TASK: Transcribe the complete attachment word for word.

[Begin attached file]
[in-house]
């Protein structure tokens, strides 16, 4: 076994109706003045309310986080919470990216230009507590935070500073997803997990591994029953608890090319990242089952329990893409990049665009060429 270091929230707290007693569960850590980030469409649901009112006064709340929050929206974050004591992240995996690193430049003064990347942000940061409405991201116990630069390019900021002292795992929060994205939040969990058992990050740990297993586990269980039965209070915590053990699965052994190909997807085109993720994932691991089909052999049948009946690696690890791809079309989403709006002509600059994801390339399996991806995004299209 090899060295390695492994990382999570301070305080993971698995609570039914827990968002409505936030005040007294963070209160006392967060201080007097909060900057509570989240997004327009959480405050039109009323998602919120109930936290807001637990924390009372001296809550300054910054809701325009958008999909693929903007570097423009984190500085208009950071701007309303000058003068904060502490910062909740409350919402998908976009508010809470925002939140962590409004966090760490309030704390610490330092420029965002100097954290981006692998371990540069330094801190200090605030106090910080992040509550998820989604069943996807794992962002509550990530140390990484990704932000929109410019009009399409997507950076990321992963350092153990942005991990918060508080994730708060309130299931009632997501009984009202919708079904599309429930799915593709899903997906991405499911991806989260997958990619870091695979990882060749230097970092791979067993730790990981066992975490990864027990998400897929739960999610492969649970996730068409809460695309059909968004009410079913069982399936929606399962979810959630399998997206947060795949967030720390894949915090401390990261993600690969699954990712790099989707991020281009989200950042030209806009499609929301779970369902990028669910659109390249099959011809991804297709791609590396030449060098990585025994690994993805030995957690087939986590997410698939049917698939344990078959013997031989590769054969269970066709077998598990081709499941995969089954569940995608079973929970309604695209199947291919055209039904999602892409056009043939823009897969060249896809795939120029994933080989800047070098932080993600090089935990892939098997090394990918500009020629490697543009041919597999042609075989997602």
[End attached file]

[in-house]
């Protein structure tokens, strides 16, 4: 076994109706003045309310986080919470990216230009507590935070500073997803997990591994029953608890090319990242089952329990893409990049665009060429 270091929230707290007693569960850590980030469409649901009112006064709340929050929206974050004591992240995996690193430049003064990347942000940061409405991201116990630069390019900021002292795992929060994205939040969990058992990050740990297993586990269980039965209070915590053990699965052994190909997807085109993720994932691991089909052999049948009946690696690890791809079309989403709006002509600059994801390339399996991806995004299209 090899060295390695492994990382999570301070305080993971698995609570039914827990968002409505936030005040007294963070209160006392967060201080007097909060900057509570989240997004327009959480405050039109009323998602919120109930936290807001637990924390009372001296809550300054910054809701325009958008999909693929903007570097423009984190500085208009950071701007309303000058003068904060502490910062909740409350919402998908976009508010809470925002939140962590409004966090760490309030704390610490330092420029965002100097954290981006692998371990540069330094801190200090605030106090910080992040509550998820989604069943996807794992962002509550990530140390990484990704932000929109410019009009399409997507950076990321992963350092153990942005991990918060508080994730708060309130299931009632997501009984009202919708079904599309429930799915593709899903997906991405499911991806989260997958990619870091695979990882060749230097970092791979067993730790990981066992975490990864027990998400897929739960999610492969649970996730068409809460695309059909968004009410079913069982399936929606399962979810959630399998997206947060795949967030720390894949915090401390990261993600690969699954990712790099989707991020281009989200950042030209806009499609929301779970369902990028669910659109390249099959011809991804297709791609590396030449060098990585025994690994993805030995957690087939986590997410698939049917698939344990078959013997031989590769054969269970066709077998598990081709499941995969089954569940995608079973929970309604695209199947291919055209039904999602892409056009043939823009897969060249896809795939120029994933080989800047070098932080993600090089935990892939098997090394990918500009020629490697543009041919597999042609075989997602």